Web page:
Original Research ARTICLE
The timing of application and inclusion of a surfactant are important for absorption and translocation of foliar phosphoric acid by wheat leaves
- 1South Australian Research and Development Institute, Australia
- 2University of Adelaide, Australia
- 3Commonwealth Scientific and Industrial Research Organisation (CSIRO), Australia
- 4University of South Australia, Australia
Foliar applied phosphorus has the potential to provide a more tactical approach to phosphorus (P) fertilisation that could enhance P use efficiency if effective. The aims of this study were to investigate the influence of adjuvant choice and application timing of foliar applied phosphoric acid on leaf wettability, foliar uptake, translocation and grain yield of wheat plants. We measured the contact angles of water and fertilisers on wheat leaves, and the uptake, translocation and wheat yield response to isotopically-labelled phosphoric acid in combination with five different adjuvants when foliar-applied to wheat at either early tillering or flag leaf emergence.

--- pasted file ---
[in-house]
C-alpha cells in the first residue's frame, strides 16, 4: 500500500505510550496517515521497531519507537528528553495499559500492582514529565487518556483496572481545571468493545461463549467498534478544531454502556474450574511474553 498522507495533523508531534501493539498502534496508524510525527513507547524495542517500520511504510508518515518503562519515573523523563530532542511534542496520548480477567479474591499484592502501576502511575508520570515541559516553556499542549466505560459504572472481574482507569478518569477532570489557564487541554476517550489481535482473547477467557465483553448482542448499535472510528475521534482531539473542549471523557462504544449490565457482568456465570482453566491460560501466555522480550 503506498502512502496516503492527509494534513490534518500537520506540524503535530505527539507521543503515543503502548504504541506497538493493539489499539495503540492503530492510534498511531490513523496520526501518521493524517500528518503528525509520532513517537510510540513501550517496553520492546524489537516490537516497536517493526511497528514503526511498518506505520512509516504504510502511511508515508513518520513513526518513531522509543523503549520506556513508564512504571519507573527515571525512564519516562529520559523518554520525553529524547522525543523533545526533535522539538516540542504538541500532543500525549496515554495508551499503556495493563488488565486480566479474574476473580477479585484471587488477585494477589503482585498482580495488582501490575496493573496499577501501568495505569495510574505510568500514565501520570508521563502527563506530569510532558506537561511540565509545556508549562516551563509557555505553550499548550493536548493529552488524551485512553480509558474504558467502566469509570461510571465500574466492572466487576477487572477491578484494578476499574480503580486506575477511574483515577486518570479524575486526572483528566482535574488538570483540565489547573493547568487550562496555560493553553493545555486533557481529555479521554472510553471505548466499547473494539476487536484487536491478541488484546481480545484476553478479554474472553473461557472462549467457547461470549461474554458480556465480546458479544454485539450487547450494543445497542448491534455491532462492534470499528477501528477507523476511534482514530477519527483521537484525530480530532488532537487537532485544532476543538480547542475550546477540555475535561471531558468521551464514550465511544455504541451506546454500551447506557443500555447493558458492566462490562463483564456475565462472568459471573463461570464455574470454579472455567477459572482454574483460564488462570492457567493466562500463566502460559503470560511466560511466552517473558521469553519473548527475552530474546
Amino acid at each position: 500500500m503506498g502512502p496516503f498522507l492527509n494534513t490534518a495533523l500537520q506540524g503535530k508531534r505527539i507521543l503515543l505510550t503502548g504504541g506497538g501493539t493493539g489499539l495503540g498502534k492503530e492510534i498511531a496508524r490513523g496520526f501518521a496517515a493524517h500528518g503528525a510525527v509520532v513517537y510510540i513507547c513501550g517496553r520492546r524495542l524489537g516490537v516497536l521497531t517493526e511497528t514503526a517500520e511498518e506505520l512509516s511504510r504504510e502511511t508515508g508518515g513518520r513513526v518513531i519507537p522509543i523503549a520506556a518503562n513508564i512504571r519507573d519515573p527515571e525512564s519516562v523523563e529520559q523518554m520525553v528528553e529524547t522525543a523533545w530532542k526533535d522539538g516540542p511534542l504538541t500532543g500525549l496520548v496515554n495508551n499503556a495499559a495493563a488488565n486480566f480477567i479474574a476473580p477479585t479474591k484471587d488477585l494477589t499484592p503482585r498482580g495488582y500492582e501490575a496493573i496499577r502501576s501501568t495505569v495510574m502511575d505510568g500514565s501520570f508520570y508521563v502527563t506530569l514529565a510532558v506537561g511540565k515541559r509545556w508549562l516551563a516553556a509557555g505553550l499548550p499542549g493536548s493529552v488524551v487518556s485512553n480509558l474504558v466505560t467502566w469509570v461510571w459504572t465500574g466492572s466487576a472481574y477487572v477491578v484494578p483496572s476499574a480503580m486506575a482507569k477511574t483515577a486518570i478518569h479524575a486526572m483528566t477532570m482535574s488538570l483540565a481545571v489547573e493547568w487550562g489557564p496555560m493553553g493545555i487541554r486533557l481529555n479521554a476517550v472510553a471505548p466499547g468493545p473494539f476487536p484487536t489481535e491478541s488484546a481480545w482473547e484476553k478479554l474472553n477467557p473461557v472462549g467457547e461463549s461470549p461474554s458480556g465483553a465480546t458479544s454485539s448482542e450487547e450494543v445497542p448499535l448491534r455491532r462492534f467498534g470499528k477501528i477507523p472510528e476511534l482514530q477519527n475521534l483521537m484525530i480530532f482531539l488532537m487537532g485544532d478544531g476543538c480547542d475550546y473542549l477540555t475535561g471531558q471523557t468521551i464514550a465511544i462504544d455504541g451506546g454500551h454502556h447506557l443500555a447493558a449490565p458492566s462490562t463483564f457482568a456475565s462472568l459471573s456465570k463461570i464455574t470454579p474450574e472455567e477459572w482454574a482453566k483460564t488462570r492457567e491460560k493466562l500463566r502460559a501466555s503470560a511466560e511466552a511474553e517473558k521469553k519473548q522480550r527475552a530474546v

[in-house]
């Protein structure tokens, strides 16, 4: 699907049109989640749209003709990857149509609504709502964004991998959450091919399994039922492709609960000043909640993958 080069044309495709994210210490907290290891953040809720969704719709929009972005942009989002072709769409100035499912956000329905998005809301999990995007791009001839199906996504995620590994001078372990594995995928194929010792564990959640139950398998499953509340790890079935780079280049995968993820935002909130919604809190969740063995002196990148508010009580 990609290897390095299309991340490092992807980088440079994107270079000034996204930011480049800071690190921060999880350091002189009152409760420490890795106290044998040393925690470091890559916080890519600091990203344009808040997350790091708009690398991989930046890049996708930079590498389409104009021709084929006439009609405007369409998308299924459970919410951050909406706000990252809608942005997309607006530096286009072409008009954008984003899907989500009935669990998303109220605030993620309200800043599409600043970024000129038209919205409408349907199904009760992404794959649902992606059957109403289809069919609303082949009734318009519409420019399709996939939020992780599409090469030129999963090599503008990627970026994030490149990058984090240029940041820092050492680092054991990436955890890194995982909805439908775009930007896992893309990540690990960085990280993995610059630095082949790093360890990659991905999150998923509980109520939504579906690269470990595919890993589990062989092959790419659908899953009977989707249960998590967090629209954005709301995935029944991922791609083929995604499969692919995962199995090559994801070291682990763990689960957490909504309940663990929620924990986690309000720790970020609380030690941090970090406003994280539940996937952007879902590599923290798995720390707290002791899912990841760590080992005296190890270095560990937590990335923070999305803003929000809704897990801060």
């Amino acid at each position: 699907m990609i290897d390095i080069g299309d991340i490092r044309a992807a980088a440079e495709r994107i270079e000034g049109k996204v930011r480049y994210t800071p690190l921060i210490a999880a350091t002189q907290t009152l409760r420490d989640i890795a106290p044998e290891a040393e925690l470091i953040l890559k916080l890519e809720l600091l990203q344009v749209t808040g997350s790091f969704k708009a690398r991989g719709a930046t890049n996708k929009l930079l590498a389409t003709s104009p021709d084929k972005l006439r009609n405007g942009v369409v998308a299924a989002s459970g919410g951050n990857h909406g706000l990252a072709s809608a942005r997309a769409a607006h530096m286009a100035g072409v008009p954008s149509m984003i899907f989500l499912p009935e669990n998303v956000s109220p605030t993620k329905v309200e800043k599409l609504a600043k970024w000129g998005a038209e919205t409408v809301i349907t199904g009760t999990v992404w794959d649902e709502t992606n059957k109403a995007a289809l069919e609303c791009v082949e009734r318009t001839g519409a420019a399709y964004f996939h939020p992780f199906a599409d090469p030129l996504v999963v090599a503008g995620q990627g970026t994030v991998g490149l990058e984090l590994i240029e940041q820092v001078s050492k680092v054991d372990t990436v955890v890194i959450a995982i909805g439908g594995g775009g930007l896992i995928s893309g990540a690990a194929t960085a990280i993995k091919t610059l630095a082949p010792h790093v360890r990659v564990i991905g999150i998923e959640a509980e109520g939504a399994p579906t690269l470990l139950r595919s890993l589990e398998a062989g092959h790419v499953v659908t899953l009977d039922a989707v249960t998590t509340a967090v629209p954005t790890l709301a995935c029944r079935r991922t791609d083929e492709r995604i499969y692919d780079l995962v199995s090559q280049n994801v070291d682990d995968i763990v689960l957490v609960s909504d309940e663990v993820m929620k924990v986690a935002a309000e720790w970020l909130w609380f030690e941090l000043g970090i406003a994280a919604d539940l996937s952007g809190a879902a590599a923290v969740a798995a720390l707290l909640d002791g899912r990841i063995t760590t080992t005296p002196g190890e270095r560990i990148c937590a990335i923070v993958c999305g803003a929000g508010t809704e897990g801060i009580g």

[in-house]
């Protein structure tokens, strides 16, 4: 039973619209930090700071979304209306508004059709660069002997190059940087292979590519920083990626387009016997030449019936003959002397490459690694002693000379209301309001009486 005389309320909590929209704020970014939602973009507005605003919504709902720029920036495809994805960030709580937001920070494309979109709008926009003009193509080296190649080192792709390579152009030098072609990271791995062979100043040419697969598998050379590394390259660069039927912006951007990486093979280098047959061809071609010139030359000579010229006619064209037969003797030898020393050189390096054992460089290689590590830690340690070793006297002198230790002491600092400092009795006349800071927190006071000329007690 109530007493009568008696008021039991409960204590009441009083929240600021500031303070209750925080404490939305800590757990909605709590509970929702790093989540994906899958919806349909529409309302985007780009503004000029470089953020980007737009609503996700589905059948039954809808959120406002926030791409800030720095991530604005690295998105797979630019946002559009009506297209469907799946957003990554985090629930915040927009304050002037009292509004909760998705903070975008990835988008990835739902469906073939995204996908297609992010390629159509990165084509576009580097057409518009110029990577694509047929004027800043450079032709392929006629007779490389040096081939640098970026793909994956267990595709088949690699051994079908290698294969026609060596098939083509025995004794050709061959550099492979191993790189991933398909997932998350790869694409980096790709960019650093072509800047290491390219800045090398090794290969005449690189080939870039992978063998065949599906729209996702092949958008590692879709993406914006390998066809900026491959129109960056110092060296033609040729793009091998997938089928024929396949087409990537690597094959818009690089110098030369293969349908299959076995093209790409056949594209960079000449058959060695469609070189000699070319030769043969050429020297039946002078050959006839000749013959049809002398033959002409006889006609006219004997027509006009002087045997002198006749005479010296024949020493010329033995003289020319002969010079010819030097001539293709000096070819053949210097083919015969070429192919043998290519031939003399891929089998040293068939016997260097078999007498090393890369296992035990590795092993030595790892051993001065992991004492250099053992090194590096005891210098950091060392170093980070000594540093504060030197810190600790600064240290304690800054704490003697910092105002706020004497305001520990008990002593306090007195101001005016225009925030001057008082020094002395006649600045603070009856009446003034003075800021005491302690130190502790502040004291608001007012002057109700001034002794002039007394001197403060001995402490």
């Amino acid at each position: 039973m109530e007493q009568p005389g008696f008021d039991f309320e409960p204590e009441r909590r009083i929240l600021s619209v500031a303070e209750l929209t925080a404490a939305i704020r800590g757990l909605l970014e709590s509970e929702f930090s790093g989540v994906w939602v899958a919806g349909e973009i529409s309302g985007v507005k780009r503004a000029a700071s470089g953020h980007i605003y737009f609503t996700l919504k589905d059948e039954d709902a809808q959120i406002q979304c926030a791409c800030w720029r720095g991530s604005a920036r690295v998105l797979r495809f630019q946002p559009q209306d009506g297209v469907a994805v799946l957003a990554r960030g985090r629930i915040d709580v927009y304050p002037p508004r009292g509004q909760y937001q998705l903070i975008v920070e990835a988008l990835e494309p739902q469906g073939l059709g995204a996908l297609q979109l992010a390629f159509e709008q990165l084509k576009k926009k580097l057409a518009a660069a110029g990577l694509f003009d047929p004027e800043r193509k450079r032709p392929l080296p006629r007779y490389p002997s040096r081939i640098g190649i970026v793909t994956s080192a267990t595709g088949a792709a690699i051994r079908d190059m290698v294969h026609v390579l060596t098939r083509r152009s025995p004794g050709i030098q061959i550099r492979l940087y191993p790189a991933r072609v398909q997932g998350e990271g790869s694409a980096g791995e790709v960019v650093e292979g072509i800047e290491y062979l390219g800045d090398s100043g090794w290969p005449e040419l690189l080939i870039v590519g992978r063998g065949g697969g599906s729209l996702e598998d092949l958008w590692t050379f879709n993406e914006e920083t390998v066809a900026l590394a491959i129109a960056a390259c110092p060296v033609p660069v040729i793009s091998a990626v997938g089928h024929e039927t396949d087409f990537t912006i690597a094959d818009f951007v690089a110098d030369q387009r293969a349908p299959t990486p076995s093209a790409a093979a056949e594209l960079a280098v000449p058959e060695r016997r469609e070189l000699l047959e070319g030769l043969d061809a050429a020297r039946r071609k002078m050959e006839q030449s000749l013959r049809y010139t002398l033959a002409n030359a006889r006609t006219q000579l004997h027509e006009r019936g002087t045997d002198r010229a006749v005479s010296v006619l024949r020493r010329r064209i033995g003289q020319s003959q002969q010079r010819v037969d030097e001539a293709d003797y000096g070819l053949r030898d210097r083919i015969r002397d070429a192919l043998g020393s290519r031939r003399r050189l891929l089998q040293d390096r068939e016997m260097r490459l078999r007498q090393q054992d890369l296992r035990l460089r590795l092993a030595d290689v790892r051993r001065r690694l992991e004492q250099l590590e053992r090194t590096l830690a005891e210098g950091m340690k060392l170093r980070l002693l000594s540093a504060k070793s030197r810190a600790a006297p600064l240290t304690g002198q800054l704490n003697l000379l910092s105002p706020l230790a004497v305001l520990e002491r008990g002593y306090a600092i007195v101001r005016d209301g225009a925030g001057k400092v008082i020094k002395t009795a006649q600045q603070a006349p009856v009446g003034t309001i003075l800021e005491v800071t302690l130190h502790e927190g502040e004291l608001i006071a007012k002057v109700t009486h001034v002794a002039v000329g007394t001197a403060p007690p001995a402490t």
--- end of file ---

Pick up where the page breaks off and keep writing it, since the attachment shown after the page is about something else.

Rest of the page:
There was high foliar uptake of phosphoric acid in combination with all adjuvants that contained a surfactant but only one treatment resulted in a 12% increase in grain yield and two treatments resulted in a decrease in grain yield. Despite the wettability of all foliar fertilisers being markedly different, foliar uptake was similar for all treatments that contained a surfactant. The translocation of phosphorus from foliar sources was higher when applied at a later growth stage than when applied at tillering despite the leaf surface properties that affect wettability being similar across all leaves at both growth stages. Both the timing of foliar application and the inclusion of a surfactant in the formulation are important for absorption and translocation of phosphoric acid by wheat leaves, however high foliar uptake and translocation will not always translate to a yield increase.
Keywords: foliar uptake, Phosphorus, adjuvant, surfactant, Wettability (plant surface)
Received: 26 Aug 2019;
Accepted: 01 Nov 2019.
Copyright: © 2019 Peirce, McBeath, Priest and McLaughlin. This is an open-access article distributed under the terms of the Creative Commons Attribution License (CC BY). The use, distribution or reproduction in other forums is permitted, provided the original author(s) and the copyright owner(s) are credited and that the original publication in this journal is cited, in accordance with accepted academic practice. No use, distribution or reproduction is permitted which does not comply with these terms.
* Correspondence: Dr. Therese McBeath, Commonwealth Scientific and Industrial Research Organisation (CSIRO), Canberra, Australia, email@example.com